They've got muck; we've got rakes. TPM Muckraker

The College of Charleston received more than 100 applications from people interested in being the 22nd president of the 13th oldest educational institution in the United States. The applicants included current university presidents, chief academic officers, deans, and leaders from both the public and private sectors.

On Saturday, the college's Board of Trustees announced that it had voted to offer the job to Glenn McConnell, the current Republican lieutenant governor of South Carolina.

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The strange saga of a Louisiana school district and the Buddhist student its officials allegedly drove away in the name of Christianity came to an end last Friday. A federal court's order set new rules about how the school district must conduct itself and provided some financial relief for the student's family.

The tale's outlandish details -- a teacher telling her class that a student's religious beliefs were "stupid," the same teacher instructing her students that scientists advancing the theory of evolution were "stupid," pictures of Jesus hanging from the school walls -- caught national attention in January when the ACLU filed a lawsuit on behalf of the student and his family.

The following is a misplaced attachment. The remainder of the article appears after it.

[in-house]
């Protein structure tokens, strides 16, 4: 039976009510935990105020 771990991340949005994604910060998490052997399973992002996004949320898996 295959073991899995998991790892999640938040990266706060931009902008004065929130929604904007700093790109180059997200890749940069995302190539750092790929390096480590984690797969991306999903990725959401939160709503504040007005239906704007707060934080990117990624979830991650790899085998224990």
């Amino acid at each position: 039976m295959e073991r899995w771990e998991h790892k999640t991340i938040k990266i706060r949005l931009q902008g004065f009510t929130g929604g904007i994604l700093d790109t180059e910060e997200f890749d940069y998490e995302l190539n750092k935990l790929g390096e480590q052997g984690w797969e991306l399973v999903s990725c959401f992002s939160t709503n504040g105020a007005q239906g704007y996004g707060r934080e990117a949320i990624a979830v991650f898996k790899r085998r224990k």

But at its end, the district has admitted no culpability and the student is still attending a school 25 miles from his home. The district has pledged, though, to pay $4,000 for the family's past costs of driving their son to his new school -- and to provide bus service from now until he graduates from high school.

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The "John Doe" investigation going on in Wisconsin is by definition secret.

What we've learned about it, we've learned in bits and pieces. First, that investigators were looking at the 2011 and 2012 recall elections in the state. Then, that dozens of both local and national conservative groups -- allies of Gov. Scott Walker (R) -- had received subpoenas.

Now, court documents have turned up suggesting that prosecutors are trying to find whether the campaigns coordinated with groups engaged in "issue advocacy" work, according to The Wisconsin State Journal.

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Libertarian billionaire brothers Charles and David Koch were among the first to grasp the political potential of social welfare groups and trade associations — nonprofits that can spend money to influence elections but don't have to name their donors.

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